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Graduates from this course have gained employment with a wide range of organisations

  • Seagate Technologies
  • Sensata
  • Intel

Graduates from this course are employed in many different roles

  • Electronics Design Engineer
  • Applications Engineer
  • Industrial Engineer
  • Software Engineer

Overview

Important notice – campus change This course will move to the Belfast campus.  Students will change campus part way through this course. Find out more

With a strong focus from semester one, you will develop a solid understanding of electronic practice, theory and industrial applications.

Summary

This MEng Hons course has been designed with the aid of employers to prepare students for a wide range of industrial electronic roles. Expanding upon the knowledge gained in the first four years (3 in study, 1 in industry), this course will allow you to choose specialist subjects in the fifth year. This will allow you to extend your knowledge in an area of interest to you, or an area which will provide further career opportunities.

Utilising a connected programme of study, allowing you to build upon your knowledge gained in each semester, this degree will prepare you to become a well-rounded engineer equipped for a wide range of roles within industry.

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About this course

In this section

About

Core to this degree is the Industrial Placement, in which you will take up employment in an engineering company, within the UK or worldwide. This industrial placement provides an important real world context for your studies and also allows you to gain relevant industrial experience, which is beneficial when applying for graduate positions.

Associate awards

Diploma in Professional Practice DPP

Diploma in Professional Practice International DPPI

Diploma in International Academic Studies DIAS

Find out more about placement awards

Attendance

Duration and Mode of Attendance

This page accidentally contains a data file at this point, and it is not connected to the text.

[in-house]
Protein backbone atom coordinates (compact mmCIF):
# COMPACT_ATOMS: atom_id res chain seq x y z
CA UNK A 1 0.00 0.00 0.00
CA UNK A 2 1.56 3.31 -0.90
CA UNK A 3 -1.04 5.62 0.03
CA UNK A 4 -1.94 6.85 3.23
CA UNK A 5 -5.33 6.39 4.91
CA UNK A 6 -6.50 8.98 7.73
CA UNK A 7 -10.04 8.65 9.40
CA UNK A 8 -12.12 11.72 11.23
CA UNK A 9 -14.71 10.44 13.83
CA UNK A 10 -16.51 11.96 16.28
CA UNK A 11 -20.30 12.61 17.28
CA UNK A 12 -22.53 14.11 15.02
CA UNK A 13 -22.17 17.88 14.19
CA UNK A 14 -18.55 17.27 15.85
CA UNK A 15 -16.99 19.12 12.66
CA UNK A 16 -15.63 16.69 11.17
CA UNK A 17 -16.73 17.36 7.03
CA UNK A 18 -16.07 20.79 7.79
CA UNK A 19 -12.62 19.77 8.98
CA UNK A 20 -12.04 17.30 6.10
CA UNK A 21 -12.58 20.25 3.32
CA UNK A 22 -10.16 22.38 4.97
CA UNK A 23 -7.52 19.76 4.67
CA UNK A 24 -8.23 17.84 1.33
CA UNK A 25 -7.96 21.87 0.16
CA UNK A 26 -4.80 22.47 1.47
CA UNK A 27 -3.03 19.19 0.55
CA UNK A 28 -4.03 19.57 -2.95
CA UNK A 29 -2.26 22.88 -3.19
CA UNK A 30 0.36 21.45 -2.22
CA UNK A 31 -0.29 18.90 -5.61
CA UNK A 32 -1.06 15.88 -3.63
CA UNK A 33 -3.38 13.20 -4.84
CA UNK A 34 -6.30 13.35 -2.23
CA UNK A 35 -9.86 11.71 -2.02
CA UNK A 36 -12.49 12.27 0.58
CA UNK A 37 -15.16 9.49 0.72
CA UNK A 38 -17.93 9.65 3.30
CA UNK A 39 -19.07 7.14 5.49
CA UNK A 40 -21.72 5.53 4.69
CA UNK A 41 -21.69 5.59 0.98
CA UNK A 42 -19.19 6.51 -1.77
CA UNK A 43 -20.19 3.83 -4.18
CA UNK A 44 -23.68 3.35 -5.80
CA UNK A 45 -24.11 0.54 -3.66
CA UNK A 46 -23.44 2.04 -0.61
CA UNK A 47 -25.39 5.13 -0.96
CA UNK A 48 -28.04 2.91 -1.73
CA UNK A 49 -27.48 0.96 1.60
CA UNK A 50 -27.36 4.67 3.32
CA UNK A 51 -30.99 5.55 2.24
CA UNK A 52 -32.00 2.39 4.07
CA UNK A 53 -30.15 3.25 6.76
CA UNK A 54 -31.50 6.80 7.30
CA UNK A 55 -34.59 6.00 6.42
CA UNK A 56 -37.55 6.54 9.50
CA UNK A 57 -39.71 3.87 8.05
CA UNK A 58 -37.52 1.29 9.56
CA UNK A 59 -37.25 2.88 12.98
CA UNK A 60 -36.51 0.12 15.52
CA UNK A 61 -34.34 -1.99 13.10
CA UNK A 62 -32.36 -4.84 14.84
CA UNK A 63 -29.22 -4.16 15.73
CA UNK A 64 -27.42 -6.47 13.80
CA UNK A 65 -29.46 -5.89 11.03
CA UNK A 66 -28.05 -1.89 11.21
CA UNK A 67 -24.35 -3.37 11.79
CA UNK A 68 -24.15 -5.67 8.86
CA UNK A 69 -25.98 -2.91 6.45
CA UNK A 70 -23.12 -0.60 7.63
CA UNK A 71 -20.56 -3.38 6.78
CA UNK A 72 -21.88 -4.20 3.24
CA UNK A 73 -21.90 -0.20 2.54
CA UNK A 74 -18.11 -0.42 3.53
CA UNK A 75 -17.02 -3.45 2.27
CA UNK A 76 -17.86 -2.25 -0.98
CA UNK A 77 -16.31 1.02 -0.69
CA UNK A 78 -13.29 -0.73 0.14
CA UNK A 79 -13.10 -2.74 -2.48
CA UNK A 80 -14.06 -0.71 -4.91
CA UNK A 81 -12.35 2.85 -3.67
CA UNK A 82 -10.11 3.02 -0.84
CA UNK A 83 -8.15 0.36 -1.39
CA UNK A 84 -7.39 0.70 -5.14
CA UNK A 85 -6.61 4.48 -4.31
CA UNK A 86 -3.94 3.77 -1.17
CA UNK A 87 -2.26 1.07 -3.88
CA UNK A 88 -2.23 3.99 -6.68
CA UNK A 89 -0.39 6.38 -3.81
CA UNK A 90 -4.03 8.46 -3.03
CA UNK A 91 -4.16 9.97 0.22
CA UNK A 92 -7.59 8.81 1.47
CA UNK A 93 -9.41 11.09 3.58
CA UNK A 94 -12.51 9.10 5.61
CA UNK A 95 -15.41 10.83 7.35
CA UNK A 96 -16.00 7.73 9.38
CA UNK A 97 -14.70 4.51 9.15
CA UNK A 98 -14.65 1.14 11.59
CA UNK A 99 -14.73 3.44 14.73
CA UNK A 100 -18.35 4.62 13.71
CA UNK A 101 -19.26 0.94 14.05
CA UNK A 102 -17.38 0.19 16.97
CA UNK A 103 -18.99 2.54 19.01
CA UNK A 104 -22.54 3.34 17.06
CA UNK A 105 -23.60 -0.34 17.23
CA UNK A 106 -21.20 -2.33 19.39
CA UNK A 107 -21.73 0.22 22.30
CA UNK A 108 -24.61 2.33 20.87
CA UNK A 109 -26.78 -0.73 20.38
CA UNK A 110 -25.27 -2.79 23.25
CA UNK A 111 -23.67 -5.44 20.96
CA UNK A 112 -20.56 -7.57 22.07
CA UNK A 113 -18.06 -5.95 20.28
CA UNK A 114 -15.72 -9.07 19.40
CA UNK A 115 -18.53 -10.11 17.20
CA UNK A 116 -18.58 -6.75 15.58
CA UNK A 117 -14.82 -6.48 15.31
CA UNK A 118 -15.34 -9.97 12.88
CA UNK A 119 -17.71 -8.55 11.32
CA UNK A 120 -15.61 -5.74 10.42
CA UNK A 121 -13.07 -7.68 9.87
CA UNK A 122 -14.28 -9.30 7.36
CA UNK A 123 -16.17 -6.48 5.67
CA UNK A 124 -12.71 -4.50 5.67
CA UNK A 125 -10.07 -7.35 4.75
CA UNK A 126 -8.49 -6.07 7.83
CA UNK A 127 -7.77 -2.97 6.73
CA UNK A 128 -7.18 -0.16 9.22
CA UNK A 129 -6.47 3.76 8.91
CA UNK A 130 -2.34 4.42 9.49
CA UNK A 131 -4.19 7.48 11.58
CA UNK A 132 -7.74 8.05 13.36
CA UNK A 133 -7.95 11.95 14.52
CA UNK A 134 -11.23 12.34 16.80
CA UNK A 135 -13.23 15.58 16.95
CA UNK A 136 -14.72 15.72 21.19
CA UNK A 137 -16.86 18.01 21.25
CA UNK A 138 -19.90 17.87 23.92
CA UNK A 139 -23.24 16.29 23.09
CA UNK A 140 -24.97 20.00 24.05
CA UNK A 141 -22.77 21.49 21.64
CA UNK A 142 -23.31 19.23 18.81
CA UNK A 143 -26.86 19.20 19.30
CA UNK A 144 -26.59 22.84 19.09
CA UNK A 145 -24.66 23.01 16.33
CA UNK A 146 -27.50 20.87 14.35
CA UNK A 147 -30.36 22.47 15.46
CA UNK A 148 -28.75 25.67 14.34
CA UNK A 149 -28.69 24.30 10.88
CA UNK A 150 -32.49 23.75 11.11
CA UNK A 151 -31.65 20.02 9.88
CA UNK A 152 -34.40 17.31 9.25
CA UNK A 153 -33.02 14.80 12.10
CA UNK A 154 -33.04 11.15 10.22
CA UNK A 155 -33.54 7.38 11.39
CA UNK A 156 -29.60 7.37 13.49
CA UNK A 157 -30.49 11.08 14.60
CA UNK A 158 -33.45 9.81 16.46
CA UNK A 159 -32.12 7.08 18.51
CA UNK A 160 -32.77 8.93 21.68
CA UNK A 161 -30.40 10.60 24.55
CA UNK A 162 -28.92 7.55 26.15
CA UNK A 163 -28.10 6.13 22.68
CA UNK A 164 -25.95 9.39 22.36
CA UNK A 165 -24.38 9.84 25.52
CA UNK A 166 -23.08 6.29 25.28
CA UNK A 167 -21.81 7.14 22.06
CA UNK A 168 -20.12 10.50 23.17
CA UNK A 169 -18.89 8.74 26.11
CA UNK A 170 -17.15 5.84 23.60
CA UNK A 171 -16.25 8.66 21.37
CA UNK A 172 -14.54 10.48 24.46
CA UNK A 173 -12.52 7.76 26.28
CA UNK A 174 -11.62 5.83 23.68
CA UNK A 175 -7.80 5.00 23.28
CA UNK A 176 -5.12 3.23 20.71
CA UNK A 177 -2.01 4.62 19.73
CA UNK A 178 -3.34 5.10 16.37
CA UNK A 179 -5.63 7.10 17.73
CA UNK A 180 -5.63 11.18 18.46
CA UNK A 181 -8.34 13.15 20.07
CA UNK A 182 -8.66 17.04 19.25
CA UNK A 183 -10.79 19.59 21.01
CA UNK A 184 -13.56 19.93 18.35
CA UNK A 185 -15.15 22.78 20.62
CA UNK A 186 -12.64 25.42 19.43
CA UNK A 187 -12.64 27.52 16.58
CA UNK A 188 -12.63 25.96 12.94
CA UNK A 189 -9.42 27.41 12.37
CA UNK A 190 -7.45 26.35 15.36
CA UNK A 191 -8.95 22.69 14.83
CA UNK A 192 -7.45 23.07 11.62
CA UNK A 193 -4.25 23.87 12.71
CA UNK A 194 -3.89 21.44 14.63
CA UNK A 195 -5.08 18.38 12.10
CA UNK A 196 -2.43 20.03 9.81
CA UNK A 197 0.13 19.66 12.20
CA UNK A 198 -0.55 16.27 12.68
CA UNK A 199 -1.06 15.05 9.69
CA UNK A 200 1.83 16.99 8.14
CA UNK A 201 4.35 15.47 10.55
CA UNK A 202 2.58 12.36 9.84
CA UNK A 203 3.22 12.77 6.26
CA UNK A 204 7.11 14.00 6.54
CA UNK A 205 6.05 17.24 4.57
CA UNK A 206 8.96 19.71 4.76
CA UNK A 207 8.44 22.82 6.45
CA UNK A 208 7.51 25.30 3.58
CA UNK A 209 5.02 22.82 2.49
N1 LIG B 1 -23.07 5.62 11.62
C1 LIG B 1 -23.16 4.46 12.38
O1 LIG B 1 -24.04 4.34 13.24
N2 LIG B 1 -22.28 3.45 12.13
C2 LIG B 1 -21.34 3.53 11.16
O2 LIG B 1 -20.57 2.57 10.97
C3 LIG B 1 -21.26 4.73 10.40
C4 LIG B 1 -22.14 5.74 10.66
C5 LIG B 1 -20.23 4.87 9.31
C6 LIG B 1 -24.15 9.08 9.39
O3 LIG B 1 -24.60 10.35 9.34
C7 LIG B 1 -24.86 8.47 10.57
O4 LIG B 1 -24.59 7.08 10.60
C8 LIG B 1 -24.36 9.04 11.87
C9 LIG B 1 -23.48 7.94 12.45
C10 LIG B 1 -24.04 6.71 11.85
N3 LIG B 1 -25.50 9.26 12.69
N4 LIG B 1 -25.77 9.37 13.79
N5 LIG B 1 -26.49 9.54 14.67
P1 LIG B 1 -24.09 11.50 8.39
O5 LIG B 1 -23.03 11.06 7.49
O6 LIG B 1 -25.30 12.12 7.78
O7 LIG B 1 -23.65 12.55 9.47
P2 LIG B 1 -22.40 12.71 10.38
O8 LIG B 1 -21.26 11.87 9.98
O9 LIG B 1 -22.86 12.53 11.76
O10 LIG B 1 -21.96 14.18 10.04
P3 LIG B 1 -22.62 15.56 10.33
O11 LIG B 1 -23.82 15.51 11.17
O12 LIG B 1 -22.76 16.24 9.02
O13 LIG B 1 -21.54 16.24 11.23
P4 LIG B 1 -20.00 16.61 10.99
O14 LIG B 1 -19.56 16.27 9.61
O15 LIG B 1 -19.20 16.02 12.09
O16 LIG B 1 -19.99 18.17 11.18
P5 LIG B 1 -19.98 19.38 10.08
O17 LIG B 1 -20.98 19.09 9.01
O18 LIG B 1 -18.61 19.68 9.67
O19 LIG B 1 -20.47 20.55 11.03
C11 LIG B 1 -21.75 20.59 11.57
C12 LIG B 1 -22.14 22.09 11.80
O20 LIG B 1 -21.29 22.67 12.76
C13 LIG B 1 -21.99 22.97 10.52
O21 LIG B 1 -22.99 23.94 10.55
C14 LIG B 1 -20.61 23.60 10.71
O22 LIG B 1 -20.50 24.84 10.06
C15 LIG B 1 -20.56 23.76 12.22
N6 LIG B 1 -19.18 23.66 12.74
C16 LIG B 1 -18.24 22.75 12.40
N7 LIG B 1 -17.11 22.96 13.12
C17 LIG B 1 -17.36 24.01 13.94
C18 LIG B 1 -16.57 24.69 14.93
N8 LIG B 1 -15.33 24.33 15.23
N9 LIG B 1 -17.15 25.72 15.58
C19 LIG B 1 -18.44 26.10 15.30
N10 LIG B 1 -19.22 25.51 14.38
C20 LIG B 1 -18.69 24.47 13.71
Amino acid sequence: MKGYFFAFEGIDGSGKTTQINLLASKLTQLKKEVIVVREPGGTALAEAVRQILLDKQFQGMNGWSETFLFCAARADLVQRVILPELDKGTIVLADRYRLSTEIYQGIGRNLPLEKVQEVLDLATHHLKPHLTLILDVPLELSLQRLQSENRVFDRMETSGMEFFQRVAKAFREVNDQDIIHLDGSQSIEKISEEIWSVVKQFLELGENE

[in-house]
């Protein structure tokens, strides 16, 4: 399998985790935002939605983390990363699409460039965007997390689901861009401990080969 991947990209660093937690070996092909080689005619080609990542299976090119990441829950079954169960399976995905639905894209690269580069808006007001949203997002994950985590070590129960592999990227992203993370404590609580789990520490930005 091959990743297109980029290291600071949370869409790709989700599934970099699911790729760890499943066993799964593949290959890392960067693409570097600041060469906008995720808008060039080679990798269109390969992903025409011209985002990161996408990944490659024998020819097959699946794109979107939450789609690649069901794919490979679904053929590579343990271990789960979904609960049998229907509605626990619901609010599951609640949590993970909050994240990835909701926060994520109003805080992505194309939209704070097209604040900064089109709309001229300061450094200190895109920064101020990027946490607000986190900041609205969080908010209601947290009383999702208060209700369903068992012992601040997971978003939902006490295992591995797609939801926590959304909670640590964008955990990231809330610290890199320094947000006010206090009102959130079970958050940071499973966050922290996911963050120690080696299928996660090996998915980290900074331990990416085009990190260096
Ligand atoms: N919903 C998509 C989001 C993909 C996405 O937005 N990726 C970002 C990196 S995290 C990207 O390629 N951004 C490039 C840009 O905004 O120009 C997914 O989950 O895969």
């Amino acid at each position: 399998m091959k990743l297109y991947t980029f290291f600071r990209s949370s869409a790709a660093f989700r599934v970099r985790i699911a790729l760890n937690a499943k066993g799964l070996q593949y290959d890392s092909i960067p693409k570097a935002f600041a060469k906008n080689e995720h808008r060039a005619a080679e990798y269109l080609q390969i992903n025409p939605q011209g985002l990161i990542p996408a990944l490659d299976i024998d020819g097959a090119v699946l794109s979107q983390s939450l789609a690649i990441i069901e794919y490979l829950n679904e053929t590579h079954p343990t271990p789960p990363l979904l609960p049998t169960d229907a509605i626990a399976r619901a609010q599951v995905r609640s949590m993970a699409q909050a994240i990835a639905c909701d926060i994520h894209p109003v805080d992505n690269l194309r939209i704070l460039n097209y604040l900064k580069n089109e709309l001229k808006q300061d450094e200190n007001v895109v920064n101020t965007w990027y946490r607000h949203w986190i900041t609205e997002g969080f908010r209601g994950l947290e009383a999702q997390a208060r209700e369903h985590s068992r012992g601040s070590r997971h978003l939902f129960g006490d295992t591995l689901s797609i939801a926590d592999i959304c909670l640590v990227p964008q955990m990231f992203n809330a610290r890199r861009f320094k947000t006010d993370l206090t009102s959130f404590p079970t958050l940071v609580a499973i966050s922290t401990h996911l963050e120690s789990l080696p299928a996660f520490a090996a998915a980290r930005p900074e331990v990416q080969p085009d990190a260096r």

Full-time: five years (including placement).

Attendance
Typically 18-20 timetabled hours per week between 09.15 am and 5.15 pm. There are no timetabled activities on Wednesday afternoons.

Start dates

  • September 2019
How to apply

Teaching and learning assessment

Content

The content for each course is summarised on the relevant course page, along with an overview of the modules that make up the course.

Each course is approved by the University and meets the expectations of:

- the relevant generic national Qualification Descriptor

- the applicable Subject Benchmark Statement

- the requirements of any professional, regulatory, statutory and accrediting bodies.

Attendance and Independent Study

As part of your course induction, you will be provided with details of the organisation and management of the course, including attendance and assessment requirements - usually in the form of a timetable. For full-time courses, the precise timetable for each semester is not confirmed until close to the start date and may be subject to some change in the early weeks as all courses settle into their planned patterns. For part-time courses which require attendance on particular days and times, an expectation of the days and periods of attendance will be included in the letter of offer. A course handbook is also made available.

Courses comprise modules for which the notional effort involved is indicated by its credit rating. Each credit point represents 10 hours of student effort. Undergraduate courses typically contain 10- or 20-credit modules (more usually 20) and postgraduate course typically 15- or 30-credit modules.